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HomeNewsYellowknife NewsUncertainty over Yellowknife's YK1 schools resolved - for now

Uncertainty over Yellowknife’s YK1 schools resolved – for now

Yellowknife, NWT – The status quo in YK1 schools will be maintained.

At a board meeting on Tuesday evening, Yellowknife’s YK1 school board confirmed no school will close, and no students will be asked to move between schools.

A motion confirming that decision, “in the best interest of the students and communities we serve”, passed unanimously and ended a year of uncertainty regarding the future of five YK1 schools.

“This has been a very long process,” said Heather Clarke, who chaired the committee which examined the schools’ fate.

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“It was very important for our community to understand the magnitude of this decision.

“I believe that, for now, this is the right decision. We need five schools to be able to continue to offer quality programs for our students.

“We need to continue to closely monitor that we’re using our schools to the best of our ability.”

Trustee Jay Butler criticized the territorial government’s approach, adding: “It is unfortunate that we have lost most of the year on this issue and Junior Kindergarten.

“I feel the ECE [department of education, culture and employment] directorate have gone out of their way to alienate not just YK1 but other boards as well.

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“I hope we can repair the relationship with ECE but it is really up to them. They should do the right thing and go back to working collaboratively and cooperatively.”

Overwhelming preference

Board chair John Stephenson said: “It’s not necessary that a hard decision is one about change. We have a much better-informed community.

“I acknowledge the stress and concern this caused in some households. I am looking forward to turning the page now.”

In 2012, the territorial government had asked YK1 to look into handing a school to the francophone school board, following a court case between the latter board and the GNWT.

Having initially refused this request, YK1 later agreed to an examination of the way it used its school facilities, conducting its own review before opening out the discussion for parents to comment at a series of meetings in 2014.

On the day of a town hall meeting in November, the territorial government confirmed that any deadline for action had long since passed, and it was no longer asking YK1 to hand over a school. YK1 pressed on, saying the review of its schools remained a useful exercise and should be allowed to conclude.

Board trustee Mira Hall said: “If talking to our stakeholders doesn’t fit your timeline, your timeline is not our problem.”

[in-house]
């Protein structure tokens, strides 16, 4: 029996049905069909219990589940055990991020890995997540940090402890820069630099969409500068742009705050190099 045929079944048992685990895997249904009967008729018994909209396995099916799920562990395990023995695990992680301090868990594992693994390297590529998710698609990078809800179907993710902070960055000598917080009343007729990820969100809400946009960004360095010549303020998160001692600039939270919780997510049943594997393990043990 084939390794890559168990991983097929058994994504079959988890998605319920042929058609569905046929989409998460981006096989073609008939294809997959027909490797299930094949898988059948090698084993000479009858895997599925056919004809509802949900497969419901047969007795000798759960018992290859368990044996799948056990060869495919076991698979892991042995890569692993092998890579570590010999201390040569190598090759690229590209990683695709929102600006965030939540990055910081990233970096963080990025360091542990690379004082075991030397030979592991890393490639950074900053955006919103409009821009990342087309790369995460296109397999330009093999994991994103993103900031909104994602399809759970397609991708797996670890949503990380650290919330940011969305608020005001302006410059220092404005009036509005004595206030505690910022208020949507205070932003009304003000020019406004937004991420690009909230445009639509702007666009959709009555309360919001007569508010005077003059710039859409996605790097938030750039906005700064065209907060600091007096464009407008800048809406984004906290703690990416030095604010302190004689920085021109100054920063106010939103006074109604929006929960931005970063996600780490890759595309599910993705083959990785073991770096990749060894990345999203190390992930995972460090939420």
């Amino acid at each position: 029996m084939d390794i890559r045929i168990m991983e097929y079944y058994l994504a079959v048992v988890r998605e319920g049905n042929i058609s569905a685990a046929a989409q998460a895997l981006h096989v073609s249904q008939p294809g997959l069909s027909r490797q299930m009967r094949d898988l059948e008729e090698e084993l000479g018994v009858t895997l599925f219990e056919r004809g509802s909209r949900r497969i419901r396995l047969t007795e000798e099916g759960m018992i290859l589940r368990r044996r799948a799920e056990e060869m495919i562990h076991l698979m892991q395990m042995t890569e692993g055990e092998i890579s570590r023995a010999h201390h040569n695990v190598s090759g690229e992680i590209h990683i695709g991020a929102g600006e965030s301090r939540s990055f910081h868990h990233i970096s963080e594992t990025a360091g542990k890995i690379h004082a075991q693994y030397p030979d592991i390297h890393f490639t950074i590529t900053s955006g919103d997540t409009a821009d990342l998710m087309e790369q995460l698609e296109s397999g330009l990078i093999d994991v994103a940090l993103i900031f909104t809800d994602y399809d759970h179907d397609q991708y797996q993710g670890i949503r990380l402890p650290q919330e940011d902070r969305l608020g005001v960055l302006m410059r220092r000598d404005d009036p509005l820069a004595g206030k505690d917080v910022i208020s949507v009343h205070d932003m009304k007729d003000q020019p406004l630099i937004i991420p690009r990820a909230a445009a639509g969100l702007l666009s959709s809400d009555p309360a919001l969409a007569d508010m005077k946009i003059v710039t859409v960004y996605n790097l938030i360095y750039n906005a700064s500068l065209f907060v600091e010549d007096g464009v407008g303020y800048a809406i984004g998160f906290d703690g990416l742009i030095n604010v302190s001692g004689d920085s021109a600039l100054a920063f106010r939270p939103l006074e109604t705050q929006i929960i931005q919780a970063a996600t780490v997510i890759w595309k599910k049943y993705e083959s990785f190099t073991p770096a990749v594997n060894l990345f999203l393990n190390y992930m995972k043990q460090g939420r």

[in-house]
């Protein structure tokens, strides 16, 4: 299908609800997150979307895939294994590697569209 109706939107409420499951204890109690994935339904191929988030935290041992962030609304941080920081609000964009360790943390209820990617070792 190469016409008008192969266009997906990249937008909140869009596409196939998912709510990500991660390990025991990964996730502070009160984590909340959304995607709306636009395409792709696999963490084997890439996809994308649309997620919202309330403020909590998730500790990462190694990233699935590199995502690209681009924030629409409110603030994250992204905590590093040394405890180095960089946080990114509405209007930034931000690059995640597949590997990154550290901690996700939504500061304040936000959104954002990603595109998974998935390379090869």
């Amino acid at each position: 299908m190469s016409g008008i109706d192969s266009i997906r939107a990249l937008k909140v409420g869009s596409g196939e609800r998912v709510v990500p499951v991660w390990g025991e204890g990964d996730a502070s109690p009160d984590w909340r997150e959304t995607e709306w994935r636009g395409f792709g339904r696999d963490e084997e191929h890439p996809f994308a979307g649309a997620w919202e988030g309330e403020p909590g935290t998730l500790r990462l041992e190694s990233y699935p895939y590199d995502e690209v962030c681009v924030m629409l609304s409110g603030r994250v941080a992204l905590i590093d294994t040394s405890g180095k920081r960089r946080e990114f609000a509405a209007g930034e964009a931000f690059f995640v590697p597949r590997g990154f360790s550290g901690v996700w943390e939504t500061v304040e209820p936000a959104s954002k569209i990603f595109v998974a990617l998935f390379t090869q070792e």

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At that November meeting, parents voiced overwhelming preference for the status quo.

“A lot of parents were resentful of the process,” added Hall, “of feeling forced to give something up that they valued, resentful at the possibility of changes to their school environments. A lot of them wanted to maintain the diversity and quality of our programs.”

Not over

Alternatives – each of them unpopular – included closing French immersion school JH Sissons (where Tuesday’s board meeting was, aptly, held) or moving dozens of children between schools in a reconfiguration of grades.

In late November, the school board announced it would move to keep the status quo at its December board meeting. Wednesday’s approval of that motion brings the process to a close.

There is still no decision regarding the GNWT’s appeal over the court order, in 2012, that it must provide additional facilities for the francophone school board in Yellowknife and Hay River.

“I don’t think this is over,” said Hall, calling on the territorial government to match its budget to its ambition.

“The GNWT needs to start looking at the reality of the NWT. Our population is not growing. They have been very philosophically ambitious while also being fiscally conservative.

“If you have big dreams, and you want those dreams to happen, you need to make sure you have the money to pay for them.

“I hope members of our legislative assembly devote themselves to building a long-term vision for the territory that takes into account our fiscal realities and our philosophical ambitions, and those two things have to match.

“We have one school that’s empty and one hitting the brink of being too full. This isn’t the end. I don’t say that to create anxiety – I want people to really think about things, consider what they value, and how that can be achieved in the best interest of all of our schools.”

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